Expression profile and specific network features of the apoptotic machinery explain relapse of acute myeloid leukemia after chemotherapy

Marco Ragusa, Giuseppe Avola, Rosario Angelica, Davide Barbagallo, Maria R. Guglielmino, Laura R. Duro, Alessandra Majorana, Luisa Statello, Loredana Salito, Carla Consoli, Maria G. Camuglia, Cinzia Di Pietro, Giuseppe Milone, Michele Purrello

Research output: Contribution to journalArticle

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Abstract

Background: According to the different sensitivity of their bone marrow CD34+ cells to in vitro treatment with Etoposide or Mafosfamide, Acute Myeloid Leukaemia (AML) patients in apparent complete remission (CR) after chemotherapy induction may be classified into three groups: (i) normally responsive; (ii) chemoresistant; (iii) highly chemosensitive. This inversely correlates with in vivo CD34+ mobilization and, interestingly, also with the prognosis of the disease: patients showing a good mobilizing activity are resistant to chemotherapy and subject to significantly higher rates of Minimal Residual Disease (MRD) and relapse than the others. Based on its known role in patients' response to chemotherapy, we hypothesized an involvement of the Apoptotic Machinery (AM) in these phenotypic features.Methods: To investigate the molecular bases of the differential chemosensitivity of bone marrow hematopoietic stem cells (HSC) in CR AML patients, and the relationship between chemosensitivity, mobilizing activity and relapse rates, we analyzed their AM expression profile by performing Real Time RT-PCR of 84 AM genes in CD34+ pools from the two extreme classes of patients (i.e., chemoresistant and highly chemosensitive), and compared them with normal controls.Results: The AM expression profiles of patients highlighted features that could satisfactorily explain their in vitro chemoresponsive phenotype: specifically, in chemoresistant patients we detected up regulation of antiapoptotic BIRC genes and down regulation of proapoptotic APAF1, FAS, FASL, TNFRSF25. Interestingly, our analysis of the AM network showed that the dysregulated genes in these patients are characterized by high network centrality (i.e., high values of betweenness, closeness, radiality, stress) and high involvement in drug response.Conclusions: AM genes represent critical nodes for the proper execution of cell death following pharmacological induction in patients. We propose that their dysregulation (either due to inborn or de novo genomic mutations selected by treatment) could cause a relapse in apparent CR AML patients. Based on this, AM profiling before chemotherapy and transplantation could identify patients with a predisposing genotype to MRD and relapse: accordingly, they should undergo a different, specifically tailored, therapeutic regimen and should be carefully checked during the post-treatment period.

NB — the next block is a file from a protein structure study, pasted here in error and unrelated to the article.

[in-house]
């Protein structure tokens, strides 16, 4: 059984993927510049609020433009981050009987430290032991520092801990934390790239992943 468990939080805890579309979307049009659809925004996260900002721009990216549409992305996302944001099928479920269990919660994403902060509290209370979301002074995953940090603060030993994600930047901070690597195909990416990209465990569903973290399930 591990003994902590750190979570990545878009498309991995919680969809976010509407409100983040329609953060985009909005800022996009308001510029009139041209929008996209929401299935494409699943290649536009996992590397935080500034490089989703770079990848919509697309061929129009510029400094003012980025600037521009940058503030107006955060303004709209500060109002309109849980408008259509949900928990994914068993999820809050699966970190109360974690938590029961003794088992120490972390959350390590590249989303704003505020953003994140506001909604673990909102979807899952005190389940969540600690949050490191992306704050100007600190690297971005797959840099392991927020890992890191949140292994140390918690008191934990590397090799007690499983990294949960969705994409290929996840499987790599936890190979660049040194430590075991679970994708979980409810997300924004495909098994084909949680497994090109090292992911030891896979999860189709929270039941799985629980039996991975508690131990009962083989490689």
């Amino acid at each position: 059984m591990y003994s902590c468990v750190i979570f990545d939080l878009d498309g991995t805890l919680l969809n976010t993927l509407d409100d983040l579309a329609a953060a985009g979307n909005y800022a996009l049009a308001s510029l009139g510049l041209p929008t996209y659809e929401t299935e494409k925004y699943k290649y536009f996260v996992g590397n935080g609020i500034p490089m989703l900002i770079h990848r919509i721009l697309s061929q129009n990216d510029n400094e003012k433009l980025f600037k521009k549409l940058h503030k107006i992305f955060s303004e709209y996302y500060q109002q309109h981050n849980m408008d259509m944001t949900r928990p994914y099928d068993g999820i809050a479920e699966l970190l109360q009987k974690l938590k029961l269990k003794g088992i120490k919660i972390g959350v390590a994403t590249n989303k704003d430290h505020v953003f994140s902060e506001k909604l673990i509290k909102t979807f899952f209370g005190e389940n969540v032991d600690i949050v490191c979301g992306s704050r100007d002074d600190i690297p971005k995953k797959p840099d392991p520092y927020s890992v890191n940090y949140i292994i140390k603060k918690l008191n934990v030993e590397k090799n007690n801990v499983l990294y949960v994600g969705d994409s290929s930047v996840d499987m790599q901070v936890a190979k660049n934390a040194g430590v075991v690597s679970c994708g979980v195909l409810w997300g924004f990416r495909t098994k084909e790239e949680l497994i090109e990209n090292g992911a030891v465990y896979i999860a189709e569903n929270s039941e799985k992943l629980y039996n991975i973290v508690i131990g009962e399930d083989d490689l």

Original languageEnglish
Article number377
JournalBMC Cancer
Volume10
DOIs
Publication statusPublished - Jul 19 2010

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Acute Myeloid Leukemia
Recurrence
Drug Therapy
Residual Neoplasm
Genes
Induction Chemotherapy
Etoposide
Therapeutics
Hematopoietic Stem Cells
Bone Marrow Cells
Real-Time Polymerase Chain Reaction
Cell Death
Up-Regulation
Down-Regulation
Transplantation
Bone Marrow
Genotype
Pharmacology
Phenotype
Mutation

ASJC Scopus subject areas

  • Oncology
  • Cancer Research
  • Genetics

Cite this

Ragusa, M., Avola, G., Angelica, R., Barbagallo, D., Guglielmino, M. R., Duro, L. R., ... Purrello, M. (2010). Expression profile and specific network features of the apoptotic machinery explain relapse of acute myeloid leukemia after chemotherapy. BMC Cancer, 10, [377]. https://doi.org/10.1186/1471-2407-10-377

Expression profile and specific network features of the apoptotic machinery explain relapse of acute myeloid leukemia after chemotherapy. / Ragusa, Marco; Avola, Giuseppe; Angelica, Rosario; Barbagallo, Davide; Guglielmino, Maria R.; Duro, Laura R.; Majorana, Alessandra; Statello, Luisa; Salito, Loredana; Consoli, Carla; Camuglia, Maria G.; Di Pietro, Cinzia; Milone, Giuseppe; Purrello, Michele.

In: BMC Cancer, Vol. 10, 377, 19.07.2010.

Research output: Contribution to journalArticle

Ragusa, M, Avola, G, Angelica, R, Barbagallo, D, Guglielmino, MR, Duro, LR, Majorana, A, Statello, L, Salito, L, Consoli, C, Camuglia, MG, Di Pietro, C, Milone, G & Purrello, M 2010, 'Expression profile and specific network features of the apoptotic machinery explain relapse of acute myeloid leukemia after chemotherapy', BMC Cancer, vol. 10, 377. https://doi.org/10.1186/1471-2407-10-377
Ragusa, Marco ; Avola, Giuseppe ; Angelica, Rosario ; Barbagallo, Davide ; Guglielmino, Maria R. ; Duro, Laura R. ; Majorana, Alessandra ; Statello, Luisa ; Salito, Loredana ; Consoli, Carla ; Camuglia, Maria G. ; Di Pietro, Cinzia ; Milone, Giuseppe ; Purrello, Michele. / Expression profile and specific network features of the apoptotic machinery explain relapse of acute myeloid leukemia after chemotherapy. In: BMC Cancer. 2010 ; Vol. 10.